For over six centuries, printmakers have represented felines in their work. Across the centuries, cats appear starting with Albrecht Dürer’s Adam and Eve where a cat coyly waits to pounce on a mouse to the intimate domestic scene in Rembrandt van Rijn’s Virgin and Child with a Cat and Snake. From Francisco Goya’s nightmarish The Sleep of Reason Produces Monsters cats to John Sloan’s tenement interior A Woman’s Page, cats insinuate themselves into people’s lives of the artist’s compositions. A special selection of 19th and 20th century Japanese prints from the Joel and Bernice Weisman collection on loan to the museum will rotate during the length of the special showing.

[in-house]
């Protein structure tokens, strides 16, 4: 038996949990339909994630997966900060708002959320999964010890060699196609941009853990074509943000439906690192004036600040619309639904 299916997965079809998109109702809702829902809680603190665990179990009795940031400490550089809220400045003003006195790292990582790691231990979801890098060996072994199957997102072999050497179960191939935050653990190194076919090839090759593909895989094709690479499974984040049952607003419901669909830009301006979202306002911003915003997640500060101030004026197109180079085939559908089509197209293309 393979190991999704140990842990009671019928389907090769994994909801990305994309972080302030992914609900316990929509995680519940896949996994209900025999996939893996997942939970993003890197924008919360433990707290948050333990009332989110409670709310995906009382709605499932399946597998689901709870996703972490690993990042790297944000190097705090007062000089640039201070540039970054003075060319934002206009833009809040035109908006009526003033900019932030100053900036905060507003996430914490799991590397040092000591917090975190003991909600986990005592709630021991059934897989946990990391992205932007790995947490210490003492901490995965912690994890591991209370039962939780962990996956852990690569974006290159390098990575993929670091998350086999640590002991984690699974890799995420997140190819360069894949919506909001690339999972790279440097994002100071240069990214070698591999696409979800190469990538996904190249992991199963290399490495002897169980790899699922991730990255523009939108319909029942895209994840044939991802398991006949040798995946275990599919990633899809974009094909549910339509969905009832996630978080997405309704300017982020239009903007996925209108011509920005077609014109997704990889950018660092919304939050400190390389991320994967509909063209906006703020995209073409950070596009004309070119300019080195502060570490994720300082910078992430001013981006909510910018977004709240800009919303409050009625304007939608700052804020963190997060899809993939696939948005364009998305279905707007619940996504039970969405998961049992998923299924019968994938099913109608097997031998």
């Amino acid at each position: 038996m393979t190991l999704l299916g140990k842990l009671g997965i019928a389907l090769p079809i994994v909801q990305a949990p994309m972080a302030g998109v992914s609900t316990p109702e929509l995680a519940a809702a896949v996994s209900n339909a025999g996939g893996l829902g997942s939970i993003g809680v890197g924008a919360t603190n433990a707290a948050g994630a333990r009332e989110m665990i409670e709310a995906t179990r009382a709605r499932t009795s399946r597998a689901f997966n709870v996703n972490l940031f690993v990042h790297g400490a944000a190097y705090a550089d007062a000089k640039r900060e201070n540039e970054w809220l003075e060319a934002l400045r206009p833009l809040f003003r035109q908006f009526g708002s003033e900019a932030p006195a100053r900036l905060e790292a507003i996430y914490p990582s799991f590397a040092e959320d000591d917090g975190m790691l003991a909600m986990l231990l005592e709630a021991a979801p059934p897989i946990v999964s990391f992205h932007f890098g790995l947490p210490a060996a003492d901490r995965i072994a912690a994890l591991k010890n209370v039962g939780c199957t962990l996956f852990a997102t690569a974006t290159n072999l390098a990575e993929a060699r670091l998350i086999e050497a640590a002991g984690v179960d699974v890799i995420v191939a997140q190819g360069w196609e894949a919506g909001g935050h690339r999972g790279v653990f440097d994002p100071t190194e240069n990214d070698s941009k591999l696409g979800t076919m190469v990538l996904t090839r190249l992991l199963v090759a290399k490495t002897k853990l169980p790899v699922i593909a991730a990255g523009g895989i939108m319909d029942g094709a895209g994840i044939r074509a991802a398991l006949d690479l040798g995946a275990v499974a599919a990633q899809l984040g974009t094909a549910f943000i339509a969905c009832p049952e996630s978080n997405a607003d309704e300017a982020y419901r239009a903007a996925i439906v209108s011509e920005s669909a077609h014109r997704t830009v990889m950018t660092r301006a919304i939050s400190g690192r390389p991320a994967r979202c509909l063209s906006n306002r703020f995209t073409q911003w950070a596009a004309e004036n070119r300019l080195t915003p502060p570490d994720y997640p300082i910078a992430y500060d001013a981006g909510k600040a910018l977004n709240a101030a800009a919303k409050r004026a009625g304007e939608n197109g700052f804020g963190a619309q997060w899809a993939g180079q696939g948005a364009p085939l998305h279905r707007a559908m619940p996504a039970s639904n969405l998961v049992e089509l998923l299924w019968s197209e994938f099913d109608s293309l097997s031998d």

Image: Rembrandt Harmensz. van Rijn (Dutch, b.1606, d.1669); The Virgin and Child with a Cat and Snake; 1654; etching; Gift of Emily Poole; 1963.144